Seawater carbonate chemistry and resistance to ocean acidification in coral reef taxa


Ocean acidification (OA) is a major threat to coral reefs, which are built by calcareous species. However, long-term assessments of the impacts of OA are scarce, limiting the understanding of the capacity of corals and coralline algae to acclimatize to high partial pressure of carbon dioxide (pCO2) levels. Species-specific sensitivities to OA are influenced by its impacts on chemistry within the calcifying fluid (CF). Here, we investigate the capacity of multiple coral and calcifying macroalgal species to acclimatize to elevated pCO2 by determining their chemistry in the CF during a year-long experiment. We found no evidence of acclimatization to elevated pCO2 across any of the tested taxa. The effects of increasing seawater pCO2 on the CF chemistry were rapid and persisted until the end of the experiment. Our results show that acclimatization of the CF chemistry does not occur within one year, which confirms the threat of OA for future reef accretion and ecological function.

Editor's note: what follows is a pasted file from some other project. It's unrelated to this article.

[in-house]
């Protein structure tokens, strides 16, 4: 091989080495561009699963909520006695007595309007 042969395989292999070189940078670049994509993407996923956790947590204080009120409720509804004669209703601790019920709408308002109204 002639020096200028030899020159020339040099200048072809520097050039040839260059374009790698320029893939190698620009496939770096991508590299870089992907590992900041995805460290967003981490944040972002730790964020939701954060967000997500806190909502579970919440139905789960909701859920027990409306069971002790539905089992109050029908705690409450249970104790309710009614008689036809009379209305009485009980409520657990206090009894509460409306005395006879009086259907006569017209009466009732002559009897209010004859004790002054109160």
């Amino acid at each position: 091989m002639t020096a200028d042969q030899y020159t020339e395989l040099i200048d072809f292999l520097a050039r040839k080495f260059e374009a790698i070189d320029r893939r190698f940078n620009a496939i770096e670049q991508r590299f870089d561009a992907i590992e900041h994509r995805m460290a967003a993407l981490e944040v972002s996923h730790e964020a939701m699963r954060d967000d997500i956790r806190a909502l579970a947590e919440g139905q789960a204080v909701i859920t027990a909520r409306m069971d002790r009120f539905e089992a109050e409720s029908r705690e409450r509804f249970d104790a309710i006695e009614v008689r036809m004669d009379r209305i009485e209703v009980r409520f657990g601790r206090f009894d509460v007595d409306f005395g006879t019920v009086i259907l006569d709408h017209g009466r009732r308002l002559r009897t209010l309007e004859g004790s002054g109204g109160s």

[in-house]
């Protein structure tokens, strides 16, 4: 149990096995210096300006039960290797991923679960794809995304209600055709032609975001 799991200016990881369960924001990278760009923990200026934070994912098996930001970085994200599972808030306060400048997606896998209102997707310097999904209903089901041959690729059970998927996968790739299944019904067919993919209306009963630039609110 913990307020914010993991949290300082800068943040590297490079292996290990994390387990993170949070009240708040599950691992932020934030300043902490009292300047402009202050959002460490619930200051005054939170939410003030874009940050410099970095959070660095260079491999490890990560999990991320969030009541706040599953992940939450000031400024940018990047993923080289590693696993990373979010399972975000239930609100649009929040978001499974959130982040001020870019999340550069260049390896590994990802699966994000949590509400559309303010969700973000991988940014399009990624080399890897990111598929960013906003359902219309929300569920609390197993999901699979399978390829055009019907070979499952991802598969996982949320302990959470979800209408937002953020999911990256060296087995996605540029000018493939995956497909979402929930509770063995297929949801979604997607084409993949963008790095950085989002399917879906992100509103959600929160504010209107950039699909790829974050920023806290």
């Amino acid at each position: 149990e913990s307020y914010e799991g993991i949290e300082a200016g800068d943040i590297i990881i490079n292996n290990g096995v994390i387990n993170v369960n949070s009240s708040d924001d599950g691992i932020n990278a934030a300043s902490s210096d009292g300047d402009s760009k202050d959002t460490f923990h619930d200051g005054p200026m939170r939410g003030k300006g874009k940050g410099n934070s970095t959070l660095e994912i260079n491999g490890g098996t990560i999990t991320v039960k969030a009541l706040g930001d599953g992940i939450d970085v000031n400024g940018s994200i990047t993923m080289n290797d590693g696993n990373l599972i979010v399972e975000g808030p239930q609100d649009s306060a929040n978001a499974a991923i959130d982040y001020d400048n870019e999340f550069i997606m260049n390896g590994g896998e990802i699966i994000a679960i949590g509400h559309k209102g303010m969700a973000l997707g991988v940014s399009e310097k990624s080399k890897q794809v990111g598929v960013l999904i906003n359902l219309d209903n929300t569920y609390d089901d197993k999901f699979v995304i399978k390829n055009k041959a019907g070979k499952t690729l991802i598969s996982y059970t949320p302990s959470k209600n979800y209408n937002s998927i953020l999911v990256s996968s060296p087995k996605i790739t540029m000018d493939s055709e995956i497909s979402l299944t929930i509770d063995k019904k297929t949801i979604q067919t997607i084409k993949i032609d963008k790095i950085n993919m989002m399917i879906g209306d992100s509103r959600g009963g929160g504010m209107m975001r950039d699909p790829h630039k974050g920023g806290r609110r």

In order to allow full comparability with other ocean acidification data sets, the R package seacarb (Gattuso et al, 2022) was used to compute a complete and consistent set of carbonate system variables, as described by Nisumaa et al. (2010). In this dataset the original values were archived in addition with the recalculated parameters (see related PI). The date of carbonate chemistry calculation by seacarb is 2023-06-08.

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Metadata Access
Creator Comeau, Steeve; Cornwall, Christopher Edward ORCID logo; DeCarlo, Thomas M; Doo, Steve S ORCID logo; Carpenter, Robert C; McCulloch, Malcolm T ORCID logo
Publisher PANGAEA
Contributor Yang, Yan
Publication Year 2023
Rights Creative Commons Attribution 4.0 International;
OpenAccess true
Resource Type Dataset
Format text/tab-separated-values
Size 4181 data points
Discipline Earth System Research